It now takes an average of 634 to foreclose on a home in Maryland, but one couple has managed to live large in their 4,900 square-foot abode on the Potomac River for nearly three times as long — all without ever having made a single mortgage payment.
The couple, former house-flippers turned foreclosure-fighters, actually spent very little on the $1.2 million property that they purchased in late 2005. Not only they get a mortgage for $1 million, they also found another lender to foot the down payment.
But when the first $7,600 mortgage payment came due in 2007, the couple, who owned several buildings at the time, decided to focus on keeping up their income properties rather than the one that only served to drain their income.
“Do we put the money we had left in this one? Or is it better to spread it to the others?” the husband explains to the Washington Post about their mindset at the time.
The first foreclosure attempt in 2007 was stalled after the wife declared bankruptcy, a claim that was later dismissed at her own request.
In 2010, the latest company to buy the note on the couple’s home attempted to foreclose. They agreed to a short sale at the low, low price of $799,000 but no one was willing to pay even that price.
The couple says they offered to make payments to this particular servicer, but were told “no thanks,” and that the servicer preferred to foreclose instead.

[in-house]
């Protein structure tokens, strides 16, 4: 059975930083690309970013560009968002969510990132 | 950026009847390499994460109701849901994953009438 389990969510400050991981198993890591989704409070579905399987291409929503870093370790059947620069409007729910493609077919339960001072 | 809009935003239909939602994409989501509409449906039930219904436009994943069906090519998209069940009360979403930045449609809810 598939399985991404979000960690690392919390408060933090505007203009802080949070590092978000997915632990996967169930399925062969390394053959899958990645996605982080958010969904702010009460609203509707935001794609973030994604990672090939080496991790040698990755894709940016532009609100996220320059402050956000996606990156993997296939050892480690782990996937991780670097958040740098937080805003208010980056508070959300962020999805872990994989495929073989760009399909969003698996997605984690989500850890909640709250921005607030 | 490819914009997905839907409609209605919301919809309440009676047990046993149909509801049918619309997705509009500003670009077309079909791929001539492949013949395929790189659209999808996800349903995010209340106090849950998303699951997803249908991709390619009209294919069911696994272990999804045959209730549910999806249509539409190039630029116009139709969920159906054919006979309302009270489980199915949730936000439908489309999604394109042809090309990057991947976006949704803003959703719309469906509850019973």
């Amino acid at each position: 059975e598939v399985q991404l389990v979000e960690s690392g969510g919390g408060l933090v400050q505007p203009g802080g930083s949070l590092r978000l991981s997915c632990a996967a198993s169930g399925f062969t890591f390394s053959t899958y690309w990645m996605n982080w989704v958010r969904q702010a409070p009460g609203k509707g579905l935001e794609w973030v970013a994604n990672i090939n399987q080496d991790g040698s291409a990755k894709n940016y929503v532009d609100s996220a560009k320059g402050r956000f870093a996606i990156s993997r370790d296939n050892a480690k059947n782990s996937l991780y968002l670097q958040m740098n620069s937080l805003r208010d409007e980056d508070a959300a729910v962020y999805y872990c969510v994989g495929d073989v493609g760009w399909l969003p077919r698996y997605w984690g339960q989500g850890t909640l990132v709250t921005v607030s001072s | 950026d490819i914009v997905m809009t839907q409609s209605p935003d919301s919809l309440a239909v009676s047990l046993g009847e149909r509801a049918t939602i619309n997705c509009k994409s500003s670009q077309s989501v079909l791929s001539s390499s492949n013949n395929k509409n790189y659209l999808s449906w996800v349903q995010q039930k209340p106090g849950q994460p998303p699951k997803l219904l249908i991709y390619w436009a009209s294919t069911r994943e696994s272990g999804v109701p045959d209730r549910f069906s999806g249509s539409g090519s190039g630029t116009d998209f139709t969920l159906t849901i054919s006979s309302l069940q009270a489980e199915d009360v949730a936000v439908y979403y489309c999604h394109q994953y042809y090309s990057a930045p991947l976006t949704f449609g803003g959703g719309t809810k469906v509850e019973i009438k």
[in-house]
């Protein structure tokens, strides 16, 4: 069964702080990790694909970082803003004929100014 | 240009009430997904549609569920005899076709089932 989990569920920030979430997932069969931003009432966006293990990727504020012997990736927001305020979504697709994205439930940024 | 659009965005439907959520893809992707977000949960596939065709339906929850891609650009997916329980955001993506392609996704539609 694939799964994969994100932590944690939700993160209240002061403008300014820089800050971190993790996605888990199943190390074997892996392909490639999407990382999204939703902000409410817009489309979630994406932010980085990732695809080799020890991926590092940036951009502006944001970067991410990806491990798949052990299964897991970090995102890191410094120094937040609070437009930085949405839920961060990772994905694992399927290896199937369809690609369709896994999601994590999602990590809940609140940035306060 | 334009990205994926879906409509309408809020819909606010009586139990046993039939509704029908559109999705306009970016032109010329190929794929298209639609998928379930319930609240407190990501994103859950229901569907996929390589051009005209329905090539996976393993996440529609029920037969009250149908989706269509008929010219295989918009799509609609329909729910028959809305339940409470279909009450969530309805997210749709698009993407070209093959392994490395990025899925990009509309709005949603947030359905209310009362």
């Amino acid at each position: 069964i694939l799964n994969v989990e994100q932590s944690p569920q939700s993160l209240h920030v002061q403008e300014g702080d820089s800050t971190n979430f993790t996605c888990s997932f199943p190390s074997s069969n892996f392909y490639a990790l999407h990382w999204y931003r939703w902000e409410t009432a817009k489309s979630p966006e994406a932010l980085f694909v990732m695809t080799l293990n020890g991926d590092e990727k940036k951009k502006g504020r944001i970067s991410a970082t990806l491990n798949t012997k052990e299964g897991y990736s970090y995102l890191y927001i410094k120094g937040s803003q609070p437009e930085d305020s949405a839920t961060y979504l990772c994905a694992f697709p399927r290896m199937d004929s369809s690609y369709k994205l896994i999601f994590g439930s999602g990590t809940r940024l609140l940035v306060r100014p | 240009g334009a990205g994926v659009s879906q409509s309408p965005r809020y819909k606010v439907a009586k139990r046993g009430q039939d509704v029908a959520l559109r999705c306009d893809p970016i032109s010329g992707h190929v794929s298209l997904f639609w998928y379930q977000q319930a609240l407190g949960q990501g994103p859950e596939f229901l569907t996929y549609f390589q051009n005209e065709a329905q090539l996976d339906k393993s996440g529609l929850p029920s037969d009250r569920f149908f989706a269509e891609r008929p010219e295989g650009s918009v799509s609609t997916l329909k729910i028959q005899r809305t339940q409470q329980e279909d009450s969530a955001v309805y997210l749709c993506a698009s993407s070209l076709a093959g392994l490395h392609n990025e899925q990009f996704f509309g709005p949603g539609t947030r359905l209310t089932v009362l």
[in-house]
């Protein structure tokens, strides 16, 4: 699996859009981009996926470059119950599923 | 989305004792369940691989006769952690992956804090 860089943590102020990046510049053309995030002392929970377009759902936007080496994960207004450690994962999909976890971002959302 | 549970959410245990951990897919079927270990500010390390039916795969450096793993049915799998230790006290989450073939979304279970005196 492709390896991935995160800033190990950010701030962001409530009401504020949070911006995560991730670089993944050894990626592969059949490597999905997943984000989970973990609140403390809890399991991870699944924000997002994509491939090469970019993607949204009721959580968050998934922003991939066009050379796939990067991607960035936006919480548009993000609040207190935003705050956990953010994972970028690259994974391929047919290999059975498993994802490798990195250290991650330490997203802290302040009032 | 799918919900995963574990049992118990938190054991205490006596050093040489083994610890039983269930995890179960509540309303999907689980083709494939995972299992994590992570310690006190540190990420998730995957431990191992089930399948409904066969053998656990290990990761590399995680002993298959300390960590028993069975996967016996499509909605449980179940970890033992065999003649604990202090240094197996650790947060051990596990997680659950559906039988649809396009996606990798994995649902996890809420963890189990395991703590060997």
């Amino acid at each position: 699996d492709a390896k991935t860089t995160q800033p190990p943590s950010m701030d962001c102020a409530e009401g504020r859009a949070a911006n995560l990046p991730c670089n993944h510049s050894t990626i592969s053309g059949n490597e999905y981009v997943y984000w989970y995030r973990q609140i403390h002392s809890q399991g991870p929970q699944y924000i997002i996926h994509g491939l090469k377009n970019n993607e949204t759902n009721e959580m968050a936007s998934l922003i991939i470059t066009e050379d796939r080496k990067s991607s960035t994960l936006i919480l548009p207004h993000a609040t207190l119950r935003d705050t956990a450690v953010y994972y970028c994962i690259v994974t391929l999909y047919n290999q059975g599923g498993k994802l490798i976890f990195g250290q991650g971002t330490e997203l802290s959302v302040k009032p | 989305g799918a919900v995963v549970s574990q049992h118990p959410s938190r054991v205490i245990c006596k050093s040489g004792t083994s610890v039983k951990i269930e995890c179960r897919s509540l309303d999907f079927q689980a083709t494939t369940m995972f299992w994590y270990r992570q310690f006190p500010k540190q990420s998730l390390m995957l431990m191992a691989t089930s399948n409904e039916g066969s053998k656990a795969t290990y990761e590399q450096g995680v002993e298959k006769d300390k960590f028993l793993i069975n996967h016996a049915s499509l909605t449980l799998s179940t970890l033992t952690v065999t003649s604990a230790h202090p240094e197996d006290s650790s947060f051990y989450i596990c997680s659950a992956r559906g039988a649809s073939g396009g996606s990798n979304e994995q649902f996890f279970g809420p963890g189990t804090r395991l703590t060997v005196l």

They requested mediation from the state, but didn’t show up to the hearing, claiming they never received the notice. A Circuit Court judge ordered the house sold.
But the wife then filed for bankruptcy again, this time in Georgia, where she owned another property. This stalled the foreclosure process until this past July, when it was finally auctioned off.
The end? Nope.
See, the couple challenged the auction sale, claiming they had a tenant in the building, which could keep them in the house even after the sale.
But when it came time for the hearing on this issue, the mystery tenant did not appear with the couple in court, in spite of the judge ordering that they be in attendance.
As a last-ditch attempt, the couple tried to claim that the servicer could not prove it owned the house and that documents had been robosigned. Alas, the lawyer for the servicer was able to provide documentation right then and there showing that all the paperwork was in order.
So the judge ordered the couple evicted from the house and they are just waiting to be evicted by the sheriff.
“People think, because you haven’t paid, you must be a bad person. But not everything is black and white,” says the husband, who is still hoping an investor will swoop in, buy the property and then sell it back to the couple. “A lot of things happen between the lines.”
Thanks to Max for the tip!